ASU Graduates Largest Class of Native Students
Gila River Indian News
Graduates from across the state and country filled the seats at Arizona State University’s Grady Gammage Auditorium on May 11 to celebrate the academic accomplishments of everyone at the 2022 American Indian Convocation. This year, the Community had eight out of 553 total graduates, which is the largest graduating class of American Indian students to date.
Graduates lined the first four rows of the auditorium donning maroon gowns, colored cords, commemorative sashes and decorated caps, all waiting to cross the stage and receive their diploma and one-of-a-kind Pendleton stole.
“It’s a great day to be a Sun Devil, isn’t it?” said Dr. LuAnn Leonard, executive director for the Hopi Educational Endowment Fund. “During my tenure as a member of the Arizona Board of Regents, Dr. [Michael] Crow was mindful of the importance of ASU’s role in educating the future leaders of tribal nations. To this day, he and his staff strive to provide the highest quality of academic services to our students, and I am thankful for their efforts.”
She added, ”Many of us who received our degrees did so with pressures and challenges, but you, the classes of 2020, 2021, and 2022, proved to be special as little did you know that you would have to deal with a worldwide pandemic during your time here at ASU.”
This year’s convocation was the first in-person ceremony in two years due to the pandemic, so the classes of 2020 and 2021 also were invited to attend the ceremony.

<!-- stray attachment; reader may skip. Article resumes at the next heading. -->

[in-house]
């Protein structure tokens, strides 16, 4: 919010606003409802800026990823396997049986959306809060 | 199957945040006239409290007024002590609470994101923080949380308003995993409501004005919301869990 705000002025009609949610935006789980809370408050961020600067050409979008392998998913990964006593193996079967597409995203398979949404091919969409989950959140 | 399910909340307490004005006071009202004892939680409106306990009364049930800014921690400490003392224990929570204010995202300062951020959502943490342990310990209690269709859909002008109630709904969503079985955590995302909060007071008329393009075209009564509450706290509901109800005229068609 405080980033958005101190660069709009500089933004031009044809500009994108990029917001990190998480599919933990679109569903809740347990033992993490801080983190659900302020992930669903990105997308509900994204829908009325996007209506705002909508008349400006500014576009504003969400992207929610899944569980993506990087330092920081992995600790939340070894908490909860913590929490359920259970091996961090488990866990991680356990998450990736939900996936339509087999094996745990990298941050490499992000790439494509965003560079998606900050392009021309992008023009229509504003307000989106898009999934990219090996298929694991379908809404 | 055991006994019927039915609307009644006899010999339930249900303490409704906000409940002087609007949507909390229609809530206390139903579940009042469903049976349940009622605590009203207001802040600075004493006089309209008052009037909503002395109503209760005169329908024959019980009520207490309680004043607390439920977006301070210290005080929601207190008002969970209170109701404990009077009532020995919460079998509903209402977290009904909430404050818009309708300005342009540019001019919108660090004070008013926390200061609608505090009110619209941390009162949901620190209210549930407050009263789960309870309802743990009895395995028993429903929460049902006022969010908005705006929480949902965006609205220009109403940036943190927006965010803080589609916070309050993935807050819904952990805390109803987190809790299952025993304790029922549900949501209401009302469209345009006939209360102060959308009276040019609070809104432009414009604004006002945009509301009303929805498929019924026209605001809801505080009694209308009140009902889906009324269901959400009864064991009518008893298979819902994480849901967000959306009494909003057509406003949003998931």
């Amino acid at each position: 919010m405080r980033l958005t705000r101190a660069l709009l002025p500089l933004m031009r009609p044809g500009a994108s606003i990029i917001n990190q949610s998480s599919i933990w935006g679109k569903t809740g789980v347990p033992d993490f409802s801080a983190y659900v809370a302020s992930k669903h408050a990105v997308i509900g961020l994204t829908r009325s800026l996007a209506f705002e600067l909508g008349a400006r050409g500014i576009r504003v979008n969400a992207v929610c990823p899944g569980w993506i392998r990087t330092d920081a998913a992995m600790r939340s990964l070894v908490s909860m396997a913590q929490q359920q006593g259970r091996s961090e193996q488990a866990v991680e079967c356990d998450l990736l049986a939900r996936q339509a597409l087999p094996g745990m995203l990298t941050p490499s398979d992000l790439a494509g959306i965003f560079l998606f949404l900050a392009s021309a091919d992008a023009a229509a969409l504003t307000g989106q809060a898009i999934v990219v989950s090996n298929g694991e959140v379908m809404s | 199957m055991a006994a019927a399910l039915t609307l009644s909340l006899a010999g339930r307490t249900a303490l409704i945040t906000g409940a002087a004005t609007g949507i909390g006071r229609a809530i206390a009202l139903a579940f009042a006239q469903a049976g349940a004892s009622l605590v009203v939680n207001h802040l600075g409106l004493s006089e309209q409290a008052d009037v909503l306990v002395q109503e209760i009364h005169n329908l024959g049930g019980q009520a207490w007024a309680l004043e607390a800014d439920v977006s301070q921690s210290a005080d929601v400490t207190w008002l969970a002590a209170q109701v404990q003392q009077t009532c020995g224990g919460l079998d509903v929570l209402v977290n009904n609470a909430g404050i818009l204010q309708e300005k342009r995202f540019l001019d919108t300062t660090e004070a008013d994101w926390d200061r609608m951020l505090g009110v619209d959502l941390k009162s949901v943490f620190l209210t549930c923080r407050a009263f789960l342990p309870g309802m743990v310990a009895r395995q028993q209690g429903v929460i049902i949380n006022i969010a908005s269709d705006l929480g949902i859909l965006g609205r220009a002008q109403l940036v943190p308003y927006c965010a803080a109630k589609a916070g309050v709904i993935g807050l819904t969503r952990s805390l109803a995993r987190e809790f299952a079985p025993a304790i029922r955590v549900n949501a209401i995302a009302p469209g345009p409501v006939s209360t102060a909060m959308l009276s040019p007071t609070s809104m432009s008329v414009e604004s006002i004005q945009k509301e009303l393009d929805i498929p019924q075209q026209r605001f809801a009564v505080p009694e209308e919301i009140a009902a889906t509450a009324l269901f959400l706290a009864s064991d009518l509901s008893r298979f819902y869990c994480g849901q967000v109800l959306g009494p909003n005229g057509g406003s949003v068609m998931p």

Each GRIC student who walked across the stage proudly adorned their 2022 GRIC Graduation Stole, issued by the Tribal Education Department. The gold stoles featured maroon and water designs that complemented ASU’s maroon gowns.
Gov. Stephen Roe Lewis presented the Heard Museum’s Eagle Spirit Award for two outstanding postgraduate students.
On the same day as the convocation, the U.S. Department of Interior released its “Federal Indian Boarding School Initiative Investigative Report” detailing the tragic history of boarding schools. In his remarks, Gov. Lewis acknowledged the report and said, “It’s ironic that [report] was released. Yet here we are today, with the largest class of Native Americans tonight.”
Gov. Lewis continued, “Each one of you, by graduating, you’re all redeeming this sad, painful and damaging history of boarding schools, and you are the generations that are going to be redeeming that history that’s going to begin this important healing process. Remember that, and thank you.”
As the graduates begin a new path in their journey, they are reminded of what lies ahead. As Dr. Leonard shared, “Remember, for those that much have been given, much is expected.”